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TETF five year forecast predicts continued ETF asset growth


The TETF.Index that lies behind the ETF that mirrors the ETF industry has published a white paper entitled: The ETF Industry- The Next Five Years.

Contributors include Linda Zhang (pictured), founder of Purview Investments, and Professor Emeritus, Burton Malkiel and views across the board see continued asset growth in ETFs, while growing institutional use seems to be one of the main drivers.

Zhang believes that ETF growth is at a tipping point where non-US fund growth will soar, while Malkiel predicts that the ETF industry will double over the next five years.

Malkiel writes that drivers include the fact that the competition in fees is driving the costs down. 

“People increasingly believe that one of the surest ways to get better performance is to pay lower fees. Sometimes I’d like to say that any of us who write about financial markets needs to be very modest about what we know and don’t know. However, one of the few things that I’m absolutely sure of is this: the lower the fees that I pay to the purveyor of the investment product, the more there’s going to be for me.”

Malkiel also believes that another growth driver is going to be much more smart beta, and it will be multifactor smart beta. 

“One thing we know about single factor smart beta is that sometimes these factors present a very large and excess return, and other times they underperform.

“With multifactor smart beta prime factors, we know that they tend to either have very low correlation with one another or, in some cases, even have negative correlations. Simply, there are very good portfolio effects from multifactor ETFs and I think there will be more of that in the future.”

Zhang believes she is the most conservative in the group.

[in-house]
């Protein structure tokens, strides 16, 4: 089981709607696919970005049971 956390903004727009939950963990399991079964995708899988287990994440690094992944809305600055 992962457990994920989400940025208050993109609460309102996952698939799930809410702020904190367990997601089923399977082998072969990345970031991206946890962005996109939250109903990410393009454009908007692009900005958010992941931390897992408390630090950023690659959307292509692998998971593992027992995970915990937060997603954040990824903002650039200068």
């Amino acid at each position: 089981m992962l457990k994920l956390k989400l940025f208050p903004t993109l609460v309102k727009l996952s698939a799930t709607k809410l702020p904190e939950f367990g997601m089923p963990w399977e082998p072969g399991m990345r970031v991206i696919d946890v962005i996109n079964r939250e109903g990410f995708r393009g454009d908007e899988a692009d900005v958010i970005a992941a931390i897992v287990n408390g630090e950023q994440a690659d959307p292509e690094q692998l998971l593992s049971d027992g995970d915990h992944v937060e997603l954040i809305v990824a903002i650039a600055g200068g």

She writes: “I thought it was great to predict that the global ETF would double to over USD10 trillion. Right now, it is a little over $5 trillion. I’ve heard some predictions that it will triple and that’s possible. I do want to add a note of caution. We just have experienced nine years of a bull market. Assuming there’s no major correction, our projections will be right on target.

“One of the biggest drivers will be growth due to the popularity of model portfolios at large brokerage firms. We have seen the success of Vanguard, Charles Schwab, and others that are offering these models at a fee or very low fee.

“Another potential eventual driver will be institutions. Other owners have fiduciary duties to answer the question of why they’re paying much higher fee for active mutual fund managers if they repeatedly prove their net performance net fee. It doesn’t match up with what ETFs can deliver. This has been a frustratingly slow area of change with the pension sponsors, but there’s more pressure for that to change.

“Lastly, another growth area will continue to be at the expense of mutual funds. We’ll continue to see a switch out of mutual funds into ETFs.”

Kris Monaco, co-founder of Level ETF Ventures, agrees that the industry will see current amounts double in five years, especially as this year has seen USD1 trillion in inflows. Monaco forecasts assets of USD12 trillion in five years, driven by increased participation and, like Zhang, sees growing adoption among larger  institutional users. 

He writes: “This is a big one because they’re using ETFs in different ways. Theuse of ETFs as an alternative to direct ownership of an asset class has become clear in the past few years, especially with fixed income ETFs. Using ETFs in lieu of other financial derivatives has driven a lot of volume as well.”

Monaco also sees increased penetration of ETFs in retirement accounts, specifically the US’s 401(k)s, as another growth driver. 

“Although that’s mostly local to the US, that factor alone is a several trillion-dollar market and changes in the way money is managed. There was a lot of hype over digital asset management or robo-advisors, and a lot of that hype has been deflated. However, we’re now starting to build a strong base, and younger investors will likely manage their money that way.”

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